While my childhood was filled with music, it was other people’s music that I listened to - music that came from my parents, my cousins, my friends, my camp counselors, and so on and so on. This continued well into middle school, until my parents insisted I get a paper route.
We lived in a small lower-middle class neighborhood; the only businesses that haven’t folded or changed hands are the Dunkin Donuts and the liquor store, located on opposite sides of the street from one another. In one on the way to work, in the other on the way home. As of my last visit to the old neighborhood, they are both still alive and kicking.
At any rate, it was, like I said, a small neighborhood, so there were few papers to be delivered, few bills to collect, and few tips to be pocketed. What little I did make went chiefly to bottles of soda and Magic: The Gathering cards, all of which I still have, buried someplace in boxes. (The Magic cards, not the soda bottles.)
At some point, early in seventh grade, as I tried to figure out precisely which social circle I belonged in, I realized that having a CD player and some music would help me make inroads, particularly with a girl in my Spanish class named Abby Donovan.
Abby was a tall, pretty girl whose style fell somewhere on the goth-metal-emo-punk spectrum - lots of black and too much eye makeup. Her taste in music was, in retrospect, as questionable as any thirteen year-old’s, but because I grew up in a small neighborhood and went to a small school, and she was foreign to me, she intrigued me. Excited me, even. I didn’t know much about sex; I knew what a blowjob was - though I hadn’t yet experienced one - and that was about the ceiling of my carnal knowledge. But what I did know is that being around her made me feel things.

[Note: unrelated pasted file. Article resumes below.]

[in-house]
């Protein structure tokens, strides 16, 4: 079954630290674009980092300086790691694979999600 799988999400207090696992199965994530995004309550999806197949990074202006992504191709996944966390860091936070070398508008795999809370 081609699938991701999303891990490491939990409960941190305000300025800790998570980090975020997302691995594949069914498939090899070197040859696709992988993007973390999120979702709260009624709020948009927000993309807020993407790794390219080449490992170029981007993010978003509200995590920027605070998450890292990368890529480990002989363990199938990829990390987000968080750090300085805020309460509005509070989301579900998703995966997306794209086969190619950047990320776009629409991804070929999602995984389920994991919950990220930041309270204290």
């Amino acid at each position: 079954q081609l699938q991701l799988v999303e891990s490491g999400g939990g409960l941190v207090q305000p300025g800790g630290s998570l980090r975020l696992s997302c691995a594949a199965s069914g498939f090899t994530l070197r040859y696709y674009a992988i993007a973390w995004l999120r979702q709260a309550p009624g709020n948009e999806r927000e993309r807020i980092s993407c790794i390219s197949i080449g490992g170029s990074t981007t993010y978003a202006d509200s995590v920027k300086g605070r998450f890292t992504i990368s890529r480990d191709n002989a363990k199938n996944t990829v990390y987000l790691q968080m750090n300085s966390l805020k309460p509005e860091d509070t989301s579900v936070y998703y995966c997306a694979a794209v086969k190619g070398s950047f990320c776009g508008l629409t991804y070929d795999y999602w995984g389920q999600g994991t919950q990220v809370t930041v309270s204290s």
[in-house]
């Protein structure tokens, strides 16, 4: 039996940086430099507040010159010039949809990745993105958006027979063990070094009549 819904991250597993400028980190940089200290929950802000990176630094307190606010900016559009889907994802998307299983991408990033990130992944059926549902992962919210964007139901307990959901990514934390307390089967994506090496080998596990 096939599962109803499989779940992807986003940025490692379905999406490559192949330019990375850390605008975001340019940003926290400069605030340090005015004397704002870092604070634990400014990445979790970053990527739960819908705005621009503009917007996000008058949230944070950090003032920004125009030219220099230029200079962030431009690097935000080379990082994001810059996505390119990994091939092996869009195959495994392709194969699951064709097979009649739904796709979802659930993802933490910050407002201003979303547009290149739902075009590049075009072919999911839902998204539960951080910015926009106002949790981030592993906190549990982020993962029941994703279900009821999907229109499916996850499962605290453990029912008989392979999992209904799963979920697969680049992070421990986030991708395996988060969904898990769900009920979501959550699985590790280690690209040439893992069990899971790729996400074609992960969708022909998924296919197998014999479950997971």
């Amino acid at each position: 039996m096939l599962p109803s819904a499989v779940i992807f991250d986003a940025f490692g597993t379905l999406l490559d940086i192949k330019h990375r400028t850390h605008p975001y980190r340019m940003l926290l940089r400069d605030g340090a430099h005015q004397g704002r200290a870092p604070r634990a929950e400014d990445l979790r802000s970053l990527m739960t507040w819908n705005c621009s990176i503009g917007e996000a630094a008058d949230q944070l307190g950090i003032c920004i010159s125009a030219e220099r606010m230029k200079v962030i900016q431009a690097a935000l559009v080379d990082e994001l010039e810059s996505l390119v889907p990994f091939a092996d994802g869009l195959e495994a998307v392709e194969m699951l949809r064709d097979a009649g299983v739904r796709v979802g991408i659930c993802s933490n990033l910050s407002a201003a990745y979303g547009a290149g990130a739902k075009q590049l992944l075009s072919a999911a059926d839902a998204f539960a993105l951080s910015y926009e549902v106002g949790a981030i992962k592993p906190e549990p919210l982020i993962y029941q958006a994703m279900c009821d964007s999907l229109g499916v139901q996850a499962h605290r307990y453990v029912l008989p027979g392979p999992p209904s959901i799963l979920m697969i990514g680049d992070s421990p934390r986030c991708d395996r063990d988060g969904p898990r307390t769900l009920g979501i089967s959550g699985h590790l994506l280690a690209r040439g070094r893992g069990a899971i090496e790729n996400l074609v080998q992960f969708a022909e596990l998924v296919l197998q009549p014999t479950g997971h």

It was around this time that I discovered the wonders of the FM dial. At that time, Boston had two radio stations worth noting, WFNX and WBCN. The influence these two stations had on me is incalculable. I learned everything there was to know about every subgenre and subculture of rock that existed. They exposed me to Radiohead, Pixies, At the Drive-In, The Distillers, The Clash, The Sheila Divine, Arcade Fire and hundreds of other bands. I listened to these two stations for over a decade each, hiding under the sheets as a kid, learning to drive, working my first job, in the kitchen before school. When I left for college, I listened to WBCN until the static became unbearable; coming home, it became a game of geography, trying to find the exact moments my antenna began picking up BCN and FNX. When FNX went off the air, I sat in my kitchen and cried.
Now, my taste wasn’t refined, not yet. I’ll cop to listening to Godsmack, Disturbed, Marilyn Manson, and all those other hallmarks of dawn-of-the-millennium angst. When it came time to buy my first CDs of my own, I went into Strawberries, I had three things in mind: WBCN, WFNX, and Abby Donovan. I walked out with three things in hand: Green Day’s Warning, LInkin Park’s Hybrid Theory, and Tool’s Lateralus. This incongruous trio made me intriguing to Abby Donovan for about two weeks in the spring of seventh grade, which was good enough to get close enough to her to become cripplingly afraid to make a move. Then she started dating an eighth grader named Tristan who inexplicably already owned a leather jacket. Who has a leather jacket at 14?